GIBSONTON — The first vote was the easy one. The Hillsborough County Commission on Tuesday night unanimously approved charging developers more to help pay for the county's mounting transportation costs.
The second vote, though, will be the hard one.
The will take place Wednesday night, when the seven commissioners will wrestle with a much harder decision: whether to put a half-cent sales tax to fund decades of transportation improvements on the November ballot.
That vote will be unlikely to go as off as smoothly as Tuesday's vote at East Bay High School. Commissioners approved a new mobility fee plan that, starting Jan. 1, would require developers to pay more to cover the cost of the transportation improvements needed to support the growth they bring.
"It's clear that growth hasn't paid for itself in Hillsborough County," County Commissioner Stacy White said. "We simply cannot make the mistakes we have in the past."
The decision whether to let voters decide whether to raise the sales tax to pay for transportation improvements has been three years in the making. That's how long the county has spent planning, debating and politicking how to best tackle a $750 million backlong of road needs and pay for new projects that will benefit everyone who drives, walks, bikes or takes the bus in Hillsborough County. A similar referendum was rejected by 58 percent of the voters in 2010.
However, on the eve of Wednesday's crucial vote the commission has not yet settled on what exactly the sales tax will look like. The county has proposed a 30-year tax and business leaders have endorsed a tax of at least 20 years. Some commissioners, however, believe a 10-year tax would be an acceptable compromise — one that has already been rejected by Tampa Mayor Bob Buckhorn.
The action commissioners took Tuesday will stand regardless of whether or not they approve or reject the sales tax. The mobility fees ordinance they approved contains language in it that determines rates for all scenarios: no sales tax and sales taxes that span either 10, 20, 25 or 30 years.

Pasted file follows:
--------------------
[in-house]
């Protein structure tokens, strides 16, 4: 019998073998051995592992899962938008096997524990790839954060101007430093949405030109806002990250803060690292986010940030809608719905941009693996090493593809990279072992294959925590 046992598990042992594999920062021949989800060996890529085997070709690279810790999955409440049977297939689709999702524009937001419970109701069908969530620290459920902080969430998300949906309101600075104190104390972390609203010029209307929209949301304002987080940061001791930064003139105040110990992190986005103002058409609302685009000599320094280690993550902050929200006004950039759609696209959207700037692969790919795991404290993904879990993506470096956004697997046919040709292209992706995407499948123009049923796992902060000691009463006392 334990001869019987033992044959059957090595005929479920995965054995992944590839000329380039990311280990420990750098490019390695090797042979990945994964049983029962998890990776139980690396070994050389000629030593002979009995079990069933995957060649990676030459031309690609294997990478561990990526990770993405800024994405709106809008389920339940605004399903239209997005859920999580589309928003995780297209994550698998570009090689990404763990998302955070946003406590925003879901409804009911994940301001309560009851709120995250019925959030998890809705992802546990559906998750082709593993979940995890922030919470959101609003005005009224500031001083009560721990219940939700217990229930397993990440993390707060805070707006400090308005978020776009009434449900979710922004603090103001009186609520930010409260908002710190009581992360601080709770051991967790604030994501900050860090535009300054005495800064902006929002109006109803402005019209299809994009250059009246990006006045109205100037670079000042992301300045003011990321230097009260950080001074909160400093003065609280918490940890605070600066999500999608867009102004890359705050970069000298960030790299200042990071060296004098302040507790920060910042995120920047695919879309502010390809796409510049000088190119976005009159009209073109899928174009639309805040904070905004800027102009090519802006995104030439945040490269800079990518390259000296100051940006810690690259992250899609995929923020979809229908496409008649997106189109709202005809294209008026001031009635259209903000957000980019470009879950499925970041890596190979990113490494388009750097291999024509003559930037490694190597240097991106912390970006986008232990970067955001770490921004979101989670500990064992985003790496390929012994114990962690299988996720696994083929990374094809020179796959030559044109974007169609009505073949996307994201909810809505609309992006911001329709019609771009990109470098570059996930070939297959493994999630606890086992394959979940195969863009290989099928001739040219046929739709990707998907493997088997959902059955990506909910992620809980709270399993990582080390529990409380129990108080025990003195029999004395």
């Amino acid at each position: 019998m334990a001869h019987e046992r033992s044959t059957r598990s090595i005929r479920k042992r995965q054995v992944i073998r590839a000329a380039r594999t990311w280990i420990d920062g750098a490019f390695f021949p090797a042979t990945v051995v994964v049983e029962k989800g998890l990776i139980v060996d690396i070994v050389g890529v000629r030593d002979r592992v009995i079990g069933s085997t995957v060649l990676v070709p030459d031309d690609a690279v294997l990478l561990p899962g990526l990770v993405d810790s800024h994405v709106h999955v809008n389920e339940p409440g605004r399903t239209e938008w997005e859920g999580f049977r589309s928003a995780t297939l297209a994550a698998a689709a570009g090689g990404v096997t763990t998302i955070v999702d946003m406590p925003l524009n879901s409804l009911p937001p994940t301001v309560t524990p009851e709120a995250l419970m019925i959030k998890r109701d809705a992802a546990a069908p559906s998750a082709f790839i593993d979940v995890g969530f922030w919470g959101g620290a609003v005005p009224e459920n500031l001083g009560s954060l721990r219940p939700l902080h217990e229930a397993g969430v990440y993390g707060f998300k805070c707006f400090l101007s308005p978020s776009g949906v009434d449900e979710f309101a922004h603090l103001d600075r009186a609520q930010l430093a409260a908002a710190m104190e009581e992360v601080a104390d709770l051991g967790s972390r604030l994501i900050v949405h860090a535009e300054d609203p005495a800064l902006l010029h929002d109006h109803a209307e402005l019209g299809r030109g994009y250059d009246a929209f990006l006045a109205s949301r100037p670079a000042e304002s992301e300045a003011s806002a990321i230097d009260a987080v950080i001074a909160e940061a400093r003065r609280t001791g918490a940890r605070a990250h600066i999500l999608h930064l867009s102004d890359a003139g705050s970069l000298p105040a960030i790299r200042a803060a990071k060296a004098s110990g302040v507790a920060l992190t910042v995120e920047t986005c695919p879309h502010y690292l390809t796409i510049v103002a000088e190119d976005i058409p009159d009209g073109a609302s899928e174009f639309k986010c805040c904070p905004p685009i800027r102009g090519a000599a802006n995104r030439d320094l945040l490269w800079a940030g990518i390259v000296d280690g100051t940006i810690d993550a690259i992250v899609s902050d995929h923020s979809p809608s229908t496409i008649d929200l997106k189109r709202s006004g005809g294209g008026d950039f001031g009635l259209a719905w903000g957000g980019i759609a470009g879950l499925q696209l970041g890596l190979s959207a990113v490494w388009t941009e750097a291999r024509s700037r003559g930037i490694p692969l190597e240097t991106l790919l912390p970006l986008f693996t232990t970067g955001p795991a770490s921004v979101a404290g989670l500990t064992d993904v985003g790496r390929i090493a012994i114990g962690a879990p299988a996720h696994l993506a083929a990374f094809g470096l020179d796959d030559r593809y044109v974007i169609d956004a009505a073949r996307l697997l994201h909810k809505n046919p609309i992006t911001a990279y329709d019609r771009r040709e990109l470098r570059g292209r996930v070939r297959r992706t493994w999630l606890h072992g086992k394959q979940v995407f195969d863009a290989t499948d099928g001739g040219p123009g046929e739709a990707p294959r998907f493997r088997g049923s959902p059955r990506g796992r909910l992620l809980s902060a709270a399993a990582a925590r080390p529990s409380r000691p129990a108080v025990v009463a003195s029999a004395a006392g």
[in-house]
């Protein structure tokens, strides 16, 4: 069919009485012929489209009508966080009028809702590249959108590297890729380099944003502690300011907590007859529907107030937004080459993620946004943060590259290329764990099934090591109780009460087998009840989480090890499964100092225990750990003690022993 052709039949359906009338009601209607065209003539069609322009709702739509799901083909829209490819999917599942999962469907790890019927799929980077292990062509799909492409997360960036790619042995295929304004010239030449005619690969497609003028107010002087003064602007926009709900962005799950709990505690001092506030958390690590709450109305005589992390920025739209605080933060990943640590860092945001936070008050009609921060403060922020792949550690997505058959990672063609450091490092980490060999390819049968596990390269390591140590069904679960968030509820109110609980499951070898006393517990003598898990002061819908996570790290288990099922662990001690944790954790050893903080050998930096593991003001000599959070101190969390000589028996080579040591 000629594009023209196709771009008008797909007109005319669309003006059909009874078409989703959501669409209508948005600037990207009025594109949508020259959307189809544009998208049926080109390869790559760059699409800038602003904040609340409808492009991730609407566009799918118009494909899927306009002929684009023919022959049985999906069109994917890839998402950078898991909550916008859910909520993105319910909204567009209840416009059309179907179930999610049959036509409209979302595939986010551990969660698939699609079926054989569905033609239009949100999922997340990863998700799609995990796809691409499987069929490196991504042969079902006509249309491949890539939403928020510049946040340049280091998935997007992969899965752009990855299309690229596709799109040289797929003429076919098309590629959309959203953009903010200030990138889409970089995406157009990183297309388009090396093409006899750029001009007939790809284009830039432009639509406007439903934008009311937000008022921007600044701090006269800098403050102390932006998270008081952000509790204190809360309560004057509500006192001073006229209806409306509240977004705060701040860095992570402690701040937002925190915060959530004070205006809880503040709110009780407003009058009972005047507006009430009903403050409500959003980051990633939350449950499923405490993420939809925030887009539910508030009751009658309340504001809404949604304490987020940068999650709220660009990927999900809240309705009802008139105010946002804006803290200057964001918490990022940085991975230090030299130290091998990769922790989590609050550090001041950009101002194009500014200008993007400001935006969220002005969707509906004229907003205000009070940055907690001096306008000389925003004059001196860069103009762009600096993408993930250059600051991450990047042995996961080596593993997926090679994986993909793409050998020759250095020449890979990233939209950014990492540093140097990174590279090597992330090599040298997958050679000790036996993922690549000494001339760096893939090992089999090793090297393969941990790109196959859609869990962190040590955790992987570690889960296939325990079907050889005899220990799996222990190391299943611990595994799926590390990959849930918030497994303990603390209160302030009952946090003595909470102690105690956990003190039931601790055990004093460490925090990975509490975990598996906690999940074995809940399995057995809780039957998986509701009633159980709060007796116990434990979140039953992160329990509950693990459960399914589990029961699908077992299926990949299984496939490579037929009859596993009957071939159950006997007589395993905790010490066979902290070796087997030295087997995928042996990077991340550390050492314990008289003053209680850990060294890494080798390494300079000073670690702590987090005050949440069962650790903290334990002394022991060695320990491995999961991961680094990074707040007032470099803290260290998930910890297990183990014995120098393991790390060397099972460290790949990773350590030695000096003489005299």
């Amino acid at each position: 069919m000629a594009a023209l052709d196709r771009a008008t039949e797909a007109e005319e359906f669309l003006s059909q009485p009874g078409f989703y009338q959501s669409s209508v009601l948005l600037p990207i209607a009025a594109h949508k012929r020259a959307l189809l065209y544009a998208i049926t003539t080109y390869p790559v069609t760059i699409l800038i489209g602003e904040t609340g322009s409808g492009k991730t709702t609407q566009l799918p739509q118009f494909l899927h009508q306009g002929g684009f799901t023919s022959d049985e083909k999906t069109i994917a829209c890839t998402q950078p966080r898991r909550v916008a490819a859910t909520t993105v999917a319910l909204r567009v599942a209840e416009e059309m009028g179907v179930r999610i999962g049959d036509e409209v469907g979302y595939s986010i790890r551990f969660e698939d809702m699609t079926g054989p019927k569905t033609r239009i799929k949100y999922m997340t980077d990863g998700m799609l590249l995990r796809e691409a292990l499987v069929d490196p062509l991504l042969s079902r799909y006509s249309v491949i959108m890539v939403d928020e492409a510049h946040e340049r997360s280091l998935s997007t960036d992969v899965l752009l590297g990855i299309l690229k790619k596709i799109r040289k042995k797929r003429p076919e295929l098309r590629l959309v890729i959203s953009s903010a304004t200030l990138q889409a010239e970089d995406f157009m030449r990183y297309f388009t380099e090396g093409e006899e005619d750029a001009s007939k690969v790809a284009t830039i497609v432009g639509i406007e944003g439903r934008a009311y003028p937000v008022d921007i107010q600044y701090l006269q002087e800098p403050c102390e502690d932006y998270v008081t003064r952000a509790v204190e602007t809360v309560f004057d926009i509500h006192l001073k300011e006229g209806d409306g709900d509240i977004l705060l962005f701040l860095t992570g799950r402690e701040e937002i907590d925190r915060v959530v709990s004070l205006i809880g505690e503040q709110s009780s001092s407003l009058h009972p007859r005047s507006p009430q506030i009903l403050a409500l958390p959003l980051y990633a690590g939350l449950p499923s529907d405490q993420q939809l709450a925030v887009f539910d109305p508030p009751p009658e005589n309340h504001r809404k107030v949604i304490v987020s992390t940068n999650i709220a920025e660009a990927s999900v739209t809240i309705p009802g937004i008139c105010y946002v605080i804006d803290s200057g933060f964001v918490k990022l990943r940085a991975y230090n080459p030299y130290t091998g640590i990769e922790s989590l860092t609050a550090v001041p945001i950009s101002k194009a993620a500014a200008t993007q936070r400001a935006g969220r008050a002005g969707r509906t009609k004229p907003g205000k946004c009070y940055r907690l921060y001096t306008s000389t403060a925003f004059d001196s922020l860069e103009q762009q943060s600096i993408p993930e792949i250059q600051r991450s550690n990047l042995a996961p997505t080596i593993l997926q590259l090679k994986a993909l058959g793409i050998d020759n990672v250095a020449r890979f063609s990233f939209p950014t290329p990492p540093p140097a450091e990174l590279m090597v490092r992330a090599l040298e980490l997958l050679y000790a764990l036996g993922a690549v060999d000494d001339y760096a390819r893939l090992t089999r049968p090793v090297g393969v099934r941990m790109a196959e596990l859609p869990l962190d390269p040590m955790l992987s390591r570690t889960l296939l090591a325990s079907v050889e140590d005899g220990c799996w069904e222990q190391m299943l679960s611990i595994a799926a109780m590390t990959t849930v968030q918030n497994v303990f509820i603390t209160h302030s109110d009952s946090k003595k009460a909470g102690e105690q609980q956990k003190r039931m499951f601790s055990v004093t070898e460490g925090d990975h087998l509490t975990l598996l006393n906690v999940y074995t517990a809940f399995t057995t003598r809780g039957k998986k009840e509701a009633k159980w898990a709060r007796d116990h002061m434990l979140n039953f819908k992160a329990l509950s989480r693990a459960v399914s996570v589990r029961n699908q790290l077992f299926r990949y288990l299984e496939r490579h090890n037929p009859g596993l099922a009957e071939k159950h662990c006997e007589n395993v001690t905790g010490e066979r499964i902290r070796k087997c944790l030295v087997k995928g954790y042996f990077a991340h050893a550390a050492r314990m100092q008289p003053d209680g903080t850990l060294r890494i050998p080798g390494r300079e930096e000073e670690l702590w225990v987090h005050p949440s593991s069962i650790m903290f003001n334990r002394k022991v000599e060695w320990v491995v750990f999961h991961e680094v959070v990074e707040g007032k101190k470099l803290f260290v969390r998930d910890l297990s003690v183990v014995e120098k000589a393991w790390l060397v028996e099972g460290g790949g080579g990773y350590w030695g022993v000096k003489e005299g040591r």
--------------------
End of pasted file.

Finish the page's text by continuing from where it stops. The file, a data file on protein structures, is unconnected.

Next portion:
If commissioners — and then the county's voters — approve a sales tax hike, the amount of money developers would be required to pay decreases. The idea behind that fee range is that those developers would also be paying for transportation through the new sales tax.
"There is a benefit to having a sales tax in place to identify lower fees," said Chief Development and Infrastructure Services Administrator Lucia Garsys. "That doesn't mean someone's not paying their full share. They're paying it through a different revenue, and that would be the sales tax."
Several commissioners and members of the public — the crowd totalled about 100 people, nearly 25 of whom spoke — raised concerns about the number of outstanding credits that exist. Developers hold more than $90 million in credits they can use to offset future fees.
Keep up with Tampa Bay’s top headlines
Subscribe to our free DayStarter newsletter
You’re all signed up!
Want more of our free, weekly newsletters in your inbox? Let’s get started.Explore all your options
That means even though the new fee structure could ultimately bring in $35 million a year for roads, sidewalks and transit, county staff says it will likely bring in between $5 and $14 million in the first 10 years.
That's precisely why passing a sales tax is so critical, Hillsborough County Administrator Mike Merrill said.
"By honoring credits in the first 10 years, we're going to see less revenue," Merrill said. "That's what's driving the need for some other revenue source that's reliable, consistent, long-term and flexible to fill the gap. There really isn't much latitude to work within the model."
Before deciding whether to let voters have their say in November, last week commissioners last week unanimously approved a $905 million list of projects to complete in the next 10 years, including new and widened roads in suburban Hillsborough, bus rapid transit in Brandon and a ferry connecting MacDill Air Force Base and SouthShore.
But the decision on how to fund transportation has divided commissioners and county residents in recent years.
Tuesday's vote was the first step taken by the county to allocate money for those projects. Mobility fees are expected to bring in between $5 and $35 million a year, depending on how many credits are outstanding at the time and whether a sales tax passes.
The proposed sales tax commissioners will vote on is projected to raise $117.5 million annually. That money would be split between the county, its three cities and the Hillsborough Area Regional Transit Authority.
Additionally, the commission recently directed staff to allocate anywhere from a third to half of future growth in county property tax revenues to transportation. At a minimum, that would bring in $8 million in fiscal year 2017, though county staff is recommending an even larger percentage go toward transportation.
If the other two sources pass, that means the county, cities and bus system could together collect between $130 million to $160 million a year in new revenue to spend on transportation projects.
"Clearly a broad-based funding strategy is needed if we want to address our transportation funding crisis," Commissioner Ken Hagan said. "Again, if the goal is to maximize total revenue, a 30 year sales tax duration is needed."
Contact Caitlin Johnston at email@example.com or (813) 226-3401. Follow @cljohnst.